The emergency medical services (EMS) response to Ebola begins at the Public Safety Answering Points (PSAPs), triaging patients and providing notification to responding crews on patients who are potentially affected by the virus. The use of the Academy’s Emerging Infectious Disease Surveillance (EIDS) Tool is described later in this article.
Outbreak According to the Centers for Disease Control and Prevention (CDC), “the 2014 Ebola outbreak is the largest in history and the first Ebola outbreak in West Africa. This outbreak is actually the first Ebola epidemic the world has ever known”—meaning it has spread rapidly to a large population. As of Oct. 20, 2014, the World Health Organization (WHO) has reported 9,178 probable, confirmed, and suspected cases in seven countries—Guinea, Liberia, Nigeria, Sierra Leone, Senegal, Spain, and the United States—including 4,546 deaths. Senegal has reported at least one case, but no deaths to date.
Preliminary findings from the research survey distributed at NAVIGATOR 2014 adds to the growing body of literature that indicates stress, from secondary exposure to emotional trauma, is an occupational hazard for fire, police, and medical dispatchers.
Significant findings from the survey indicate dispatchers experience a level of secondary traumatic stress that is 30 percent greater than the level experienced by registered nurses participating in a study using the same criteria.
Dispatchers’ levels of burnout are also greater, with nearly one-quarter (24.83 percent) of respondents exhibiting various stages of Compassion Fatigue, a state of emotional, mental, and physical exhaustion caused by excessive and prolonged stress, compared to 22 percent of RNs in a similar study.
In addition, 17 percent of the 189 respondents completing the survey at NAVIGATOR met criteria for Acute Stress Disorder (ASD) related to incidents occurring in the 30 days prior to taking the survey.
Recertification has abandoned the green to go green.
In other words, the six-page recertification tri-fold printed on green paper is going the way of the Rolodex. From updating personal information to instant notice of recertification, everything can now be accomplished online to renew your EMD, EFD, and EPD certifications and the affiliated Q certifications.
The new Recertification Registry and electronic filing process gives members the ability to access everything online:
50-question multiple choice recertification exam
Application (your personal and demographic information)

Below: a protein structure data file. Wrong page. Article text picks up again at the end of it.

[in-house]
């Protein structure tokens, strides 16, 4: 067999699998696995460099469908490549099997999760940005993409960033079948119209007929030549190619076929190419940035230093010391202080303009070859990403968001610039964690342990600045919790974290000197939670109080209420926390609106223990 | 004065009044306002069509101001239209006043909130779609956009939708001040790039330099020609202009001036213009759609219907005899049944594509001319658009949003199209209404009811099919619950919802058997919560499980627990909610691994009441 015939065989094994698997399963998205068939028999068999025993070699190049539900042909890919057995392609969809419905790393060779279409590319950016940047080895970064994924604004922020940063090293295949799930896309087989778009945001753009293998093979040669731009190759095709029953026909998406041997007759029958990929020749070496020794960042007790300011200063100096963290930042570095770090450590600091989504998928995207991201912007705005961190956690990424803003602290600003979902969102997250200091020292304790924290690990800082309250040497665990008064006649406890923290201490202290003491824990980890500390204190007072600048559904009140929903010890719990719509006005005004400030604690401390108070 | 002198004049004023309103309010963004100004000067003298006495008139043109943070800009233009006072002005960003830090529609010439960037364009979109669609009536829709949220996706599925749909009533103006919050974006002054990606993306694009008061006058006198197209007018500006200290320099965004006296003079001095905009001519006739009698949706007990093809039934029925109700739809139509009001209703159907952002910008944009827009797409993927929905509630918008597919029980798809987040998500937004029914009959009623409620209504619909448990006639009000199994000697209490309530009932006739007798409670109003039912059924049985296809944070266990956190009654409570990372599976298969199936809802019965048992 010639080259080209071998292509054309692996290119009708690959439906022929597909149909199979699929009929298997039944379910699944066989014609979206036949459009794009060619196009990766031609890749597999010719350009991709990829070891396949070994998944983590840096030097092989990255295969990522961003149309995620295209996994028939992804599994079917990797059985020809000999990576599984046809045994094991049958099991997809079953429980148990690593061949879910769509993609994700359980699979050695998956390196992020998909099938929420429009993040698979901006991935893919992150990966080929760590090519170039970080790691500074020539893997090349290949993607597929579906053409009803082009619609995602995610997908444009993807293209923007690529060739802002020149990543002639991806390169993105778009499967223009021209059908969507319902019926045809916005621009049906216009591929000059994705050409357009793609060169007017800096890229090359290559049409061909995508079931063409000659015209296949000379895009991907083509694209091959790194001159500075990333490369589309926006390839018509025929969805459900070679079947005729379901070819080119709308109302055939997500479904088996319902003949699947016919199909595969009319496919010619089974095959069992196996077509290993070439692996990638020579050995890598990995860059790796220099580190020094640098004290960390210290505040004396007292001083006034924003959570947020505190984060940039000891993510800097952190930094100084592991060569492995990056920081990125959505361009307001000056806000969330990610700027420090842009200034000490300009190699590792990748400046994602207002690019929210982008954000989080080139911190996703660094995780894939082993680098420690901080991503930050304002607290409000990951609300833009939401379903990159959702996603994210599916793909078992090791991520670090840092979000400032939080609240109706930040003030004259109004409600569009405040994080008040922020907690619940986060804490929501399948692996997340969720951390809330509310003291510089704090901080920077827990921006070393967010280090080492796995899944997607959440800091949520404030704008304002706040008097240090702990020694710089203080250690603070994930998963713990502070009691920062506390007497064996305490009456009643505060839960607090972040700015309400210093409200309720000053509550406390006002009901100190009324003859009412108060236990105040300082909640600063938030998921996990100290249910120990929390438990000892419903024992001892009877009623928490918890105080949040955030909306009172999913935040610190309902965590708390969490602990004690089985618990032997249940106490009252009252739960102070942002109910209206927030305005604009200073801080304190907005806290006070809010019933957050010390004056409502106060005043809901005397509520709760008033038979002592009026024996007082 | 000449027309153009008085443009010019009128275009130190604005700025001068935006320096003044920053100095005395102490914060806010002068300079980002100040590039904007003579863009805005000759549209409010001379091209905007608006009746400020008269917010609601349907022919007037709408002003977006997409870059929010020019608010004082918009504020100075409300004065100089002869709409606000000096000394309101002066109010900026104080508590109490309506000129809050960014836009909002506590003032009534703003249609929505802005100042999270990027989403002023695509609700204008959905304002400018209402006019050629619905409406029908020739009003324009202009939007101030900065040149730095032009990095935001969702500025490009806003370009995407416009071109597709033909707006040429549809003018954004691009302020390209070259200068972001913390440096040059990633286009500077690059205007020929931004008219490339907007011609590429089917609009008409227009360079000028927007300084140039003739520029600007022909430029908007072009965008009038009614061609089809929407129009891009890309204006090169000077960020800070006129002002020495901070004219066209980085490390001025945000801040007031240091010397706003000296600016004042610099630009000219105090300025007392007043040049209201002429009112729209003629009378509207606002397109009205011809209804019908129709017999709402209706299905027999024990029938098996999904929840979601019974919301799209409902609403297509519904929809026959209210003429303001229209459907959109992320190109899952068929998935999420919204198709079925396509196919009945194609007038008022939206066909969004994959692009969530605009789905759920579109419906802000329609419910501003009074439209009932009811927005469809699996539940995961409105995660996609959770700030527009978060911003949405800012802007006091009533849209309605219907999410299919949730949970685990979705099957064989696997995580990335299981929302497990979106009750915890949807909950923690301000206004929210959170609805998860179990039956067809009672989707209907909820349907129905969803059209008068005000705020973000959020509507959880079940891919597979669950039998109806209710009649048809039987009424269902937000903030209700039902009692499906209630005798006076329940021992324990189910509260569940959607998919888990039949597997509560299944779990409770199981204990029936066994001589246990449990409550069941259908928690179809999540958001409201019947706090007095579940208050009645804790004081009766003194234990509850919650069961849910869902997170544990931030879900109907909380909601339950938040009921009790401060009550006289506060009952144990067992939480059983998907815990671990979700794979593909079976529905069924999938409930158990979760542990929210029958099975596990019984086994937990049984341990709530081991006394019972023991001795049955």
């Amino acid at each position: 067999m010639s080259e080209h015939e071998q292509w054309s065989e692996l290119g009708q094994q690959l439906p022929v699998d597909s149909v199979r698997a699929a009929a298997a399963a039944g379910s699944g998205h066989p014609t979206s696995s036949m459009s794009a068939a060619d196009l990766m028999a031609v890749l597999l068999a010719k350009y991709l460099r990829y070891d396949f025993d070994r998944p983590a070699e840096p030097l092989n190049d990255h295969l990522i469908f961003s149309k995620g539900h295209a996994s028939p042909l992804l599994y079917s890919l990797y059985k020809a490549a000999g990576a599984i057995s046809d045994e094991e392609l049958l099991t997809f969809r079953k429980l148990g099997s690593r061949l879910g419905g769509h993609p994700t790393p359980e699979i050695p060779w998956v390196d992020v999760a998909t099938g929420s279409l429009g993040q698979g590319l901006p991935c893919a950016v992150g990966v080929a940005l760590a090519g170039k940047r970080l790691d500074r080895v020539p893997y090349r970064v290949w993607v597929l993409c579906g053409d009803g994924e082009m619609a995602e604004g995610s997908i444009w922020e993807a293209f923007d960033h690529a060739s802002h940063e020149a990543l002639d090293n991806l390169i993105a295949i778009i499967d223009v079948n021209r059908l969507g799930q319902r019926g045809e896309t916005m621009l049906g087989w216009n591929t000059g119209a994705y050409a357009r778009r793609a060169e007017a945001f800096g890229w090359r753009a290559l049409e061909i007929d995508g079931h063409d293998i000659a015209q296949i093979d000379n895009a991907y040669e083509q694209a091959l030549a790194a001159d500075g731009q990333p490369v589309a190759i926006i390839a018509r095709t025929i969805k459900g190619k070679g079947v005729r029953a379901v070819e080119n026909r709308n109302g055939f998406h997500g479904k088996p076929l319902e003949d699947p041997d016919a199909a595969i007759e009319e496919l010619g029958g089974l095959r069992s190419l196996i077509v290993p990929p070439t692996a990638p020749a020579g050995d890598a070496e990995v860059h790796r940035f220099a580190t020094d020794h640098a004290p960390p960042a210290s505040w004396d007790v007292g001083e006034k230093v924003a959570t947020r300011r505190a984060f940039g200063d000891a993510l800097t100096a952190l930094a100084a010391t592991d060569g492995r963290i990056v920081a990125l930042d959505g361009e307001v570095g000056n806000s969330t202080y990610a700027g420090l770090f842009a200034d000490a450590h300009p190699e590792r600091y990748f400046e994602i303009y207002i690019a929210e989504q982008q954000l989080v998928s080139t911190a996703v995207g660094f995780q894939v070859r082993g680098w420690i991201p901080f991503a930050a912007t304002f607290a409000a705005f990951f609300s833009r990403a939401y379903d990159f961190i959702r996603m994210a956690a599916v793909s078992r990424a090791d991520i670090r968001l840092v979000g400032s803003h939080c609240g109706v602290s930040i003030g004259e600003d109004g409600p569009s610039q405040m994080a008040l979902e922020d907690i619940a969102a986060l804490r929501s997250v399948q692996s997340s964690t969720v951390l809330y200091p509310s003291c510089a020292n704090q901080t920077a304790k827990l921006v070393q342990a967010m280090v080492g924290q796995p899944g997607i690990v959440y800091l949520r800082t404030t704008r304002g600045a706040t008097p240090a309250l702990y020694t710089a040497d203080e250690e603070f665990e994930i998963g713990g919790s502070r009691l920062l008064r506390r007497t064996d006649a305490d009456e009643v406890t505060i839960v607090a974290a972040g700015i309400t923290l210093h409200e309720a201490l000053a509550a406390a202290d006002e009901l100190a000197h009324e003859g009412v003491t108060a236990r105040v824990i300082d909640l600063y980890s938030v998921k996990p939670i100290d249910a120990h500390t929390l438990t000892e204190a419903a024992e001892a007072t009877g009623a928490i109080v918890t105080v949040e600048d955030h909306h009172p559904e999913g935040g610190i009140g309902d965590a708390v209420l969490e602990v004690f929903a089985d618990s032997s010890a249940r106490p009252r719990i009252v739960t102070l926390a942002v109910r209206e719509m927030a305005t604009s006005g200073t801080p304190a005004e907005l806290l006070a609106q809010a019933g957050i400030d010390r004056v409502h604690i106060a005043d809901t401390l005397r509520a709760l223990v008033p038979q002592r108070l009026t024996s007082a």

Your preferred payment method
Academy record of your personal Continuing Dispatch Education
As with paper applications, electronic recertification applications can be accepted as early as six months before expiration and as late as 90 days after the expiration date. The Academy grants a 90-day grace period, so if certification is less than 90 days expired, the member is still OK. Members can also access and submit the lapsed waiver forms necessary when expiration is delayed for a good reason and is more than 90 days late.
The only part of the process that stays with the postal system is your receipt of the actual renewal card and confirmation letter, which will be mailed to you or the agency, depending on the preferred address, as soon as the listed CDE units are verified.
Get ready, get set, go
Starting the process is as easy as turning on your computer, going to the Internet, and accessing the IAED™ website.
Brittany Miller had a gut feeling that something was wrong.
The muffled sound she heard over the open line wasn’t someone making a prank call, and she was sure that a cellphone pocket dial wasn’t the cause.
“It sounded like someone gasping, but it was so faint, it was hard to tell,” said Miller, an EMD for the Wasilla Police Department in Wasilla, Alaska. “But something about it told me this needed to be addressed.”
Open lines are common, Miller said.
The call had been answered by a calltaker, but the caller wasn’t responding. As is center policy, the telephone connection was established, and the line would remain open. If the call disconnected at some point after the calltaker had answered and no response was received from the caller, only then would the open line be considered a hang-up call.
Miller listened closely through her headset, picking up what she believed was a faint moan for help. She also heard what sounded like agonal breathing, which is a breathing pattern that lingers after the heart has essentially stopped pumping blood to the brain.
She acted on what she was hearing.
“I dispatched response immediately,” she said. “I don’t know if there was someone there who could hear me, but I said, ‘Help is on the way.’”